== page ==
“A beetle’s belly may seem an unlikely place for a sexual playground, but that is precisely what it is for the pseudoscorpions of Central and South America. These creatures make their homes in the wood of decaying fig trees. They travel to fresh trees by hitching a ride under the wings of a giant harlequin beetle. But a free ride is by no means all that pseudoscorpions get from their beetle host. In flight, they use the beetles as a mobile mating ground, pursuing the objects of their desire back and forth across the beetle’s abdomen.
“David Zeh and Jeanne Zeh of the Smithsonian Tropical Research Institute in Panama have studied this peculiar relationship between beetle and pseudoscorpion (Cordylochernes scorpioides). They discovered that as harlequin beetles (Acrocinus longimanus) emerge from the rotting wood of fig trees, they attract scores of pseudoscorpions eager to be flown to newly rotting trees (Behavioral Ecology and Sociobiology, vol 30, p 135). ‘Both males and females compete to board the beetles,’ say the researchers.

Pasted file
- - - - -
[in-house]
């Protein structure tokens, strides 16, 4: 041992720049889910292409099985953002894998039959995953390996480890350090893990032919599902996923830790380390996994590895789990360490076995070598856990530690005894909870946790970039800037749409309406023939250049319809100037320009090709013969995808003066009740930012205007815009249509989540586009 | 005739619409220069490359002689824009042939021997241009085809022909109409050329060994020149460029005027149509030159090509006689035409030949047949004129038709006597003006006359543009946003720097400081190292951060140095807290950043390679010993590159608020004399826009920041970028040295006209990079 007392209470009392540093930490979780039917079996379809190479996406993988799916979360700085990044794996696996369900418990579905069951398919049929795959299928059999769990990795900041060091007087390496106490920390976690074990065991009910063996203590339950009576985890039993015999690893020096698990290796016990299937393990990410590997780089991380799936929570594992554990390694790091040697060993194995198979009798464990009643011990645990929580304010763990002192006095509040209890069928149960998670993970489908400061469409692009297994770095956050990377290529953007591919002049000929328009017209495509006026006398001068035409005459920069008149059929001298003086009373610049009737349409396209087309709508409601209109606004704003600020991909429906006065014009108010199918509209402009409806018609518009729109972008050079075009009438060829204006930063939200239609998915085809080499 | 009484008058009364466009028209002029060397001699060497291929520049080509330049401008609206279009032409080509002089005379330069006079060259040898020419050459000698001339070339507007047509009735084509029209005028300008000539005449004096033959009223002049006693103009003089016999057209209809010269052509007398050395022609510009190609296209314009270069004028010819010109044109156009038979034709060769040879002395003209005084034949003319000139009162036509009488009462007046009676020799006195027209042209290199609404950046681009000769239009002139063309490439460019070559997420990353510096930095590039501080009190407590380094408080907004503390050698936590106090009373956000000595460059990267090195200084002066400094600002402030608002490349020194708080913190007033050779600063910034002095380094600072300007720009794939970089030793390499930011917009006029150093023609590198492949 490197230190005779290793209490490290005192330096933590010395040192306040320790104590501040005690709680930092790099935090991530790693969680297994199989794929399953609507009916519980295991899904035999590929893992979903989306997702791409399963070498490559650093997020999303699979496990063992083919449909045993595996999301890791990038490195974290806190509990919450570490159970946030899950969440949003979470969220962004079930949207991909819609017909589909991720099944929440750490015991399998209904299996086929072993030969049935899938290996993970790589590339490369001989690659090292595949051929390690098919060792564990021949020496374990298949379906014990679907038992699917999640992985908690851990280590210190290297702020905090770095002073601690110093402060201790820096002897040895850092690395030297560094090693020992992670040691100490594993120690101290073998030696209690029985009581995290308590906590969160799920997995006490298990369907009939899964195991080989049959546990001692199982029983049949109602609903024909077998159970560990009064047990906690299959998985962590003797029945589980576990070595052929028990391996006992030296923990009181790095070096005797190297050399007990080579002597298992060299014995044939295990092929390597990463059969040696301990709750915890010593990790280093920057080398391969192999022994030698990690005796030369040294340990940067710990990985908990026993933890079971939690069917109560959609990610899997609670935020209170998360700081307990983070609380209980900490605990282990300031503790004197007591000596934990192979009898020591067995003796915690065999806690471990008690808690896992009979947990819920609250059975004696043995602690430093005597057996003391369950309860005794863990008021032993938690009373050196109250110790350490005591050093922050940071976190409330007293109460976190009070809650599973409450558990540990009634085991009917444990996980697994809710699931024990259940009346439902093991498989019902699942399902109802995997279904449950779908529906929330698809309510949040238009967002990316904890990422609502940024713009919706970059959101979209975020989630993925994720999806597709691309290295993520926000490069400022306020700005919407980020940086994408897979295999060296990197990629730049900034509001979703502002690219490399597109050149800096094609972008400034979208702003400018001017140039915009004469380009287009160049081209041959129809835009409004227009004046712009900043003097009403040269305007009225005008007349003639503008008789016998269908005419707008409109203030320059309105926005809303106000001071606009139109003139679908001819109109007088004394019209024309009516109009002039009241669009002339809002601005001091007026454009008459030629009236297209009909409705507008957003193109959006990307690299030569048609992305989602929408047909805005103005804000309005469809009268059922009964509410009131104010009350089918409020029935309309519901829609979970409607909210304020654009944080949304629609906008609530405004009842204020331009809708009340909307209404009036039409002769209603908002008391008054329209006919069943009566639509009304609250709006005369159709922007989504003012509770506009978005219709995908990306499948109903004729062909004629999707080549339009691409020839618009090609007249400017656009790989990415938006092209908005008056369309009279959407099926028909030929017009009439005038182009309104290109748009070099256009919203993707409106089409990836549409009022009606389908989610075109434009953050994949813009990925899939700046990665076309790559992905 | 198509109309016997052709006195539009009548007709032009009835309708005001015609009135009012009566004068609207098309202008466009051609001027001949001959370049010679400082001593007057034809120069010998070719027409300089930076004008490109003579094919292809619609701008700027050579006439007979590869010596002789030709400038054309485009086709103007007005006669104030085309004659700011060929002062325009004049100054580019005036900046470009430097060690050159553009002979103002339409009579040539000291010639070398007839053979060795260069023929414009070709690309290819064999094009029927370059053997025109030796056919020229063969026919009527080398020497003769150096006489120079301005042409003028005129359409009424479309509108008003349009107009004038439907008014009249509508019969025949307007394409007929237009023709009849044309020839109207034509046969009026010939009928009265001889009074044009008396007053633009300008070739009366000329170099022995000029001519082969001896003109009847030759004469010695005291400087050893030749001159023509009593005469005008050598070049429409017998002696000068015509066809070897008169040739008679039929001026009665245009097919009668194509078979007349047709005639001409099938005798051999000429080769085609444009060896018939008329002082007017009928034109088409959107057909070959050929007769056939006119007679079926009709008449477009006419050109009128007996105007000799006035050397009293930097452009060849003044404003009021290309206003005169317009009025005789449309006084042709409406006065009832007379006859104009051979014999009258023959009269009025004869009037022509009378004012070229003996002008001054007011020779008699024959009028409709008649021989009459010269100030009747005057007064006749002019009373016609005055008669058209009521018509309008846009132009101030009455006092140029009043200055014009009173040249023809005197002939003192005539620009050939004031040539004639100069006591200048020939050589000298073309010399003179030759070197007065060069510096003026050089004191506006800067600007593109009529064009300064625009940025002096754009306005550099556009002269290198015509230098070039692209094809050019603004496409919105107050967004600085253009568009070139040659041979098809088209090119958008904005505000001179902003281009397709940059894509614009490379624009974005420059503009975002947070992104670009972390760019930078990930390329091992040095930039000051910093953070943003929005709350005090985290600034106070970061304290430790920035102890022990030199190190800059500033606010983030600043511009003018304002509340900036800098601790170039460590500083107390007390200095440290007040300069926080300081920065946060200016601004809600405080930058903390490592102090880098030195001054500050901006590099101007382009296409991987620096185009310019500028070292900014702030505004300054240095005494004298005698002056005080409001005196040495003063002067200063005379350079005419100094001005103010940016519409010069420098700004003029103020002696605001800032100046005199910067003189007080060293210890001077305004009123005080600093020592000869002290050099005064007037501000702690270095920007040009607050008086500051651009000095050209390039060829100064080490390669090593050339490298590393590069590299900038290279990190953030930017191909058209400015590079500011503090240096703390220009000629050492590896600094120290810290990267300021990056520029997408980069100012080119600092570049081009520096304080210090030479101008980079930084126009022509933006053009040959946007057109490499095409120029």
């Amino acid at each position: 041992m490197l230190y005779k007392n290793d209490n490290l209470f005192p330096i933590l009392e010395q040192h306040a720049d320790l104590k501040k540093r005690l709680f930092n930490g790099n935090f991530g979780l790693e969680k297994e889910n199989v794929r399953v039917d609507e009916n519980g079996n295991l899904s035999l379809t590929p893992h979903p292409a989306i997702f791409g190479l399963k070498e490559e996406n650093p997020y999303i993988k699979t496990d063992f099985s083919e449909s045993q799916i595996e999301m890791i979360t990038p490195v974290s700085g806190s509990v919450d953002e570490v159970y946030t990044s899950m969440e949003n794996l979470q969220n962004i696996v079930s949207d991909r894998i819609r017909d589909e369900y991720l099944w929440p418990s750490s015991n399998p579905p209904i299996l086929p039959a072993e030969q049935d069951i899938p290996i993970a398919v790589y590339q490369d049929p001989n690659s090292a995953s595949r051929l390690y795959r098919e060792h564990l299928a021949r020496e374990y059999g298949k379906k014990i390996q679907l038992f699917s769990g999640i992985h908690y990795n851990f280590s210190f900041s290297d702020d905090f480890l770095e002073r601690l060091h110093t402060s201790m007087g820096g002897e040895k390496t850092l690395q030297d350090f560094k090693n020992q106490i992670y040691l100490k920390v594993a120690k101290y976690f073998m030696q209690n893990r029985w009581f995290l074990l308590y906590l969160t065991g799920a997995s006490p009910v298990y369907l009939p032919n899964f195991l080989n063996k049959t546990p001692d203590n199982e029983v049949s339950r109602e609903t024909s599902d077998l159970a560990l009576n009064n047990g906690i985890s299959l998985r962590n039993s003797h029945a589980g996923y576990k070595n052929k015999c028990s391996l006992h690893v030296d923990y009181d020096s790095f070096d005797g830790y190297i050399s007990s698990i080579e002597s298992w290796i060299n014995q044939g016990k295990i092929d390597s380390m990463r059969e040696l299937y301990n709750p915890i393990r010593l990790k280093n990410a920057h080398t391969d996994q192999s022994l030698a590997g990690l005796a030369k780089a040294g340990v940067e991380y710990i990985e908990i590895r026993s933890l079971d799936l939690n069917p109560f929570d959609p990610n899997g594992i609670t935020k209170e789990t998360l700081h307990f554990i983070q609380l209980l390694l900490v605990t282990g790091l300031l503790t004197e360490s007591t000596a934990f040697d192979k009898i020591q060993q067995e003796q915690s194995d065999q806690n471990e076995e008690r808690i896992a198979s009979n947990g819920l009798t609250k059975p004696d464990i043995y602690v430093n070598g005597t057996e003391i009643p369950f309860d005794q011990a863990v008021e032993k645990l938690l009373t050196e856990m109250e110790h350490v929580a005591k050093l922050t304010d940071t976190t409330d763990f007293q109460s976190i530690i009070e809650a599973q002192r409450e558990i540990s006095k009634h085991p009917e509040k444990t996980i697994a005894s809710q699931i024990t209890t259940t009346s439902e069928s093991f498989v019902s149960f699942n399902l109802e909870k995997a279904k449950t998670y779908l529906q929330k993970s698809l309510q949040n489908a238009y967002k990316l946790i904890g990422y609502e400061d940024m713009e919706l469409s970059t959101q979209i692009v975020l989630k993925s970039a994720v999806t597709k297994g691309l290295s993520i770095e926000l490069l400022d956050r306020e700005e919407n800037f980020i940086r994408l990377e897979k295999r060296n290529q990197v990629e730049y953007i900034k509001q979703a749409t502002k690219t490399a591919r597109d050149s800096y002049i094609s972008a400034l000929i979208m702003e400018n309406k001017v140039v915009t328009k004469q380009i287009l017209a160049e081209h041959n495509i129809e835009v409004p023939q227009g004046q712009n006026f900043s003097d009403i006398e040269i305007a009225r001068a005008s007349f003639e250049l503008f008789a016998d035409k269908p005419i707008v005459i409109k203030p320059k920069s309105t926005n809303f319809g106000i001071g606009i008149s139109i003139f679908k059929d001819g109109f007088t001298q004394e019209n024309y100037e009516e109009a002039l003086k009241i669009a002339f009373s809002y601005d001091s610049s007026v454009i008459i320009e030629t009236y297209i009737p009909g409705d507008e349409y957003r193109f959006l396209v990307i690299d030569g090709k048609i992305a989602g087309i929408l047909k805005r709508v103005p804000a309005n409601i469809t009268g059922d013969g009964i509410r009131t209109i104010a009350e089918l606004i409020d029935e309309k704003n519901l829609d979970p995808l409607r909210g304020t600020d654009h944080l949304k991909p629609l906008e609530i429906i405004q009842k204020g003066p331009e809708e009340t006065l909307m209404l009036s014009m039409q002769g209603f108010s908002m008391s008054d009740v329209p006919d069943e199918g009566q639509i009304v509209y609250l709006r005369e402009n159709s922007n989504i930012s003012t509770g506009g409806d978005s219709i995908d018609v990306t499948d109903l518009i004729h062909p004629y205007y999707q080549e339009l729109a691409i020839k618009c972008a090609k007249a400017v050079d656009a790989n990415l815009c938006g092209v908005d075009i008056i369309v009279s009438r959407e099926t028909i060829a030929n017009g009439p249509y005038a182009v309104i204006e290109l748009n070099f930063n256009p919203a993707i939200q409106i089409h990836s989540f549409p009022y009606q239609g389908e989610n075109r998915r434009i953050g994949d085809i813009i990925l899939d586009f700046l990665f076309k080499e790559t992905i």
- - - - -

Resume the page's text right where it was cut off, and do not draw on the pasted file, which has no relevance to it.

“Most of the emigrating females are sexually receptive, so males are intensely keen to retain a toehold on the beetle’s belly. As the beetle flies towards its destination, in search of mates or trees suitable for egg-laying, the male scorpions on its belly fight among themselves to establish ‘mobile mating territories’. The bigger males fare best in the competition, shoving smaller males off the beetles before mating, say the Zehs.” (Vines 1992)